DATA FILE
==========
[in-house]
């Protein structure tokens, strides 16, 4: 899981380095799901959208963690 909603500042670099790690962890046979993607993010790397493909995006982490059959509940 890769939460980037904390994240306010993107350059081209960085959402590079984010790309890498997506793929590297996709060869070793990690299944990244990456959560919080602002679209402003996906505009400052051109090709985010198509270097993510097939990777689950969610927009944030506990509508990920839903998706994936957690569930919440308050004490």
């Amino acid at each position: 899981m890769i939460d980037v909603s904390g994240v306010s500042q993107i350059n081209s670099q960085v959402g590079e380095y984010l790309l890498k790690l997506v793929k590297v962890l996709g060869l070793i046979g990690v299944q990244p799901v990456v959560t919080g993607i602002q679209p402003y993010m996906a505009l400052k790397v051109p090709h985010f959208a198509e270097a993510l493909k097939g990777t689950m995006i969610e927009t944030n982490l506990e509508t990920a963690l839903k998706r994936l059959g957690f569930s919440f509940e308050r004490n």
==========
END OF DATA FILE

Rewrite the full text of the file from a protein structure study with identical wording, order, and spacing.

[in-house]
């Protein structure tokens, strides 16, 4: 899981380095799901959208963690 909603500042670099790690962890046979993607993010790397493909995006982490059959509940 890769939460980037904390994240306010993107350059081209960085959402590079984010790309890498997506793929590297996709060869070793990690299944990244990456959560919080602002679209402003996906505009400052051109090709985010198509270097993510097939990777689950969610927009944030506990509508990920839903998706994936957690569930919440308050004490």
């Amino acid at each position: 899981m890769i939460d980037v909603s904390g994240v306010s500042q993107i350059n081209s670099q960085v959402g590079e380095y984010l790309l890498k790690l997506v793929k590297v962890l996709g060869l070793i046979g990690v299944q990244p799901v990456v959560t919080g993607i602002q679209p402003y993010m996906a505009l400052k790397v051109p090709h985010f959208a198509e270097a993510l493909k097939g990777t689950m995006i969610e927009t944030n982490l506990e509508t990920a963690l839903k998706r994936l059959g957690f569930s919440f509940e308050r004490n």